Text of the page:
Editors Note: Kevin E. Flynn is a member of the Research Triangle Park law firm of Daniels Daniels & Verdonik, P.A.It is very common for scientists, engineers, researchers, and other inventive types to collaborate with others on their work. Researchers from two universities might collaborate on a project, or scientists from two biotech companies might provide each other with information pursuant to an agreement between their companies, for example. Such collaboration generally leads to better science and better inventions, after all.

Unfortunately, however, unless such collaboration is done carefully, it may lead to any patentable inventions arising from the collaborative research not being granted patents, or, if a patent is granted, to such patents being held invalid in later litigation.

To understand why collaborative research — if not done correctly — can lead to a loss of patent rights, one has to understand something about when an invention is patentable. In order for an invention to be “patentable” it has to be (i) useful, (ii) novel, and (ii) non-obvious to “one of ordinary skill” in the art (i.e., the area in which the new invention lies) when compared to everything else in the “prior art.” Most types of prior art are actually or constructively in the public view; for example, web pages, published articles, issued patents, patent applications, prototypes on public display, etc.

Since 1984, however, the definition of “prior art” has specifically excluded non-public material shared between colleagues having obligations to assign inventions to the same entity (entity being the more general term for company, university, government agency, or other organization). In the most common case, two employees of the same employer can share non-public material without concern about creating additional prior art. In other words, the U.S. Patent Office cannot use such shared material as part of an argument to declare an invention “obvious” (and thus non-patentable).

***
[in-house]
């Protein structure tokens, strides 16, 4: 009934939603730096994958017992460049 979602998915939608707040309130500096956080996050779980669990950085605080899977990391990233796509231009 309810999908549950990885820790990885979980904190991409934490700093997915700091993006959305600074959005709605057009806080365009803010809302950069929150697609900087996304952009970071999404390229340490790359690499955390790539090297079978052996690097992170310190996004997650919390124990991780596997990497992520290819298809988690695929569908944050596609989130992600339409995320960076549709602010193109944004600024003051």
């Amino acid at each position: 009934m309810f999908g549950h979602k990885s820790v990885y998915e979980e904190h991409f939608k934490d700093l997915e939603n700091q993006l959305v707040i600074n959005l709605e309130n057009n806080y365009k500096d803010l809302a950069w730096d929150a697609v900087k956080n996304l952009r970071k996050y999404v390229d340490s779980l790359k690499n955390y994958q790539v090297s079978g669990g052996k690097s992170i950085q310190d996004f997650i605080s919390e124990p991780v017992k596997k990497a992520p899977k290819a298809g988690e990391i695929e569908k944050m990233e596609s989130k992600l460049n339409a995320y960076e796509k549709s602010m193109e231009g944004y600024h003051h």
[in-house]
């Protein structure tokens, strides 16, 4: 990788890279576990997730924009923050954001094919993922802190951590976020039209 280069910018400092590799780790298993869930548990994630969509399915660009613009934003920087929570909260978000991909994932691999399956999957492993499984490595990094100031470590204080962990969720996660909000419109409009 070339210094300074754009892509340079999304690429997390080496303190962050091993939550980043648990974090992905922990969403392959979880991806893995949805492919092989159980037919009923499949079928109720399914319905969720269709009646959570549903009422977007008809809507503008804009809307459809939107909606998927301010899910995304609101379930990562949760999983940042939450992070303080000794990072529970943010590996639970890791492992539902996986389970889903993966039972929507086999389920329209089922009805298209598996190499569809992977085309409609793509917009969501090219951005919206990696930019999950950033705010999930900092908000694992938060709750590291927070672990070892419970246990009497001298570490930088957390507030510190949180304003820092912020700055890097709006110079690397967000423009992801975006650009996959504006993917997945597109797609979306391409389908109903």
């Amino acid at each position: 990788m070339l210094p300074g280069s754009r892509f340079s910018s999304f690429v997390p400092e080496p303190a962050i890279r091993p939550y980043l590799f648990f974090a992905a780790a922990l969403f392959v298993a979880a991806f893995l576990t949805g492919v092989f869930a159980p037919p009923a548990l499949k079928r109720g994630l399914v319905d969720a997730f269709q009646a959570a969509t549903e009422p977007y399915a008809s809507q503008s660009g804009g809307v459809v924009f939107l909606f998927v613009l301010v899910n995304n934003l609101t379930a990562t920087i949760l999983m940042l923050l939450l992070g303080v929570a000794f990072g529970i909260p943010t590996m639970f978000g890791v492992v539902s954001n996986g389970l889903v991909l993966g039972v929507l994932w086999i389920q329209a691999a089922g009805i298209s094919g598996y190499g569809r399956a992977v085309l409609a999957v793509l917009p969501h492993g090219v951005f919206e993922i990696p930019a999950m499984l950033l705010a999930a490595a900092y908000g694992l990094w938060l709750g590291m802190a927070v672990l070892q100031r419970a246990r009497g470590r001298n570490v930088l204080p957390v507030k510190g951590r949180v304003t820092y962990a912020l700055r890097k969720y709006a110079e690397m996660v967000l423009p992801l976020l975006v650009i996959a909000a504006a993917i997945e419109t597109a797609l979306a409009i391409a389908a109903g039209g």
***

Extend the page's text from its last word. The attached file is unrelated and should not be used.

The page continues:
In 1997 a Federal appeals court interpreted the 1984 changes to the patent laws to exclude confidential, non-public material shared between researchers from two companies because the two researchers did not have an obligation to assign the invention to the same entity. This decision was significant because many joint ventures bring together researchers from different (separately-owned) companies or from one or more companies and universities in order to perform collaborative research. Joint-venture participants are thus forced to consider whether the usefulness of sharing information outweighs the threat to the patentability of any discoveries or inventions related to the shared information, if sharing the information converts secret information (i.e., information that did not constitute prior art) into available prior art that could be combined with other pieces of prior art to create an argument that an invention was obvious and, thus, not patentable.

The one way to avoid this result was for the parties to a research joint venture to have a written joint venture agreement (entered into before the confidential information is shared) that specifically provides that the results from the joint venture will be owned by a single entity, and that the employees involved in the joint venture have the obligation to assign any patent rights they hold to that single entity. The single entity could be either one of the parties to the joint venture, or a legal entity created to run the joint venture. This solution doesn’t always work, however, either because it doesn’t meet the business goals of the parties or, in some cases, because one of the parties (such as certain universities) is not permitted to enter into such an arrangement.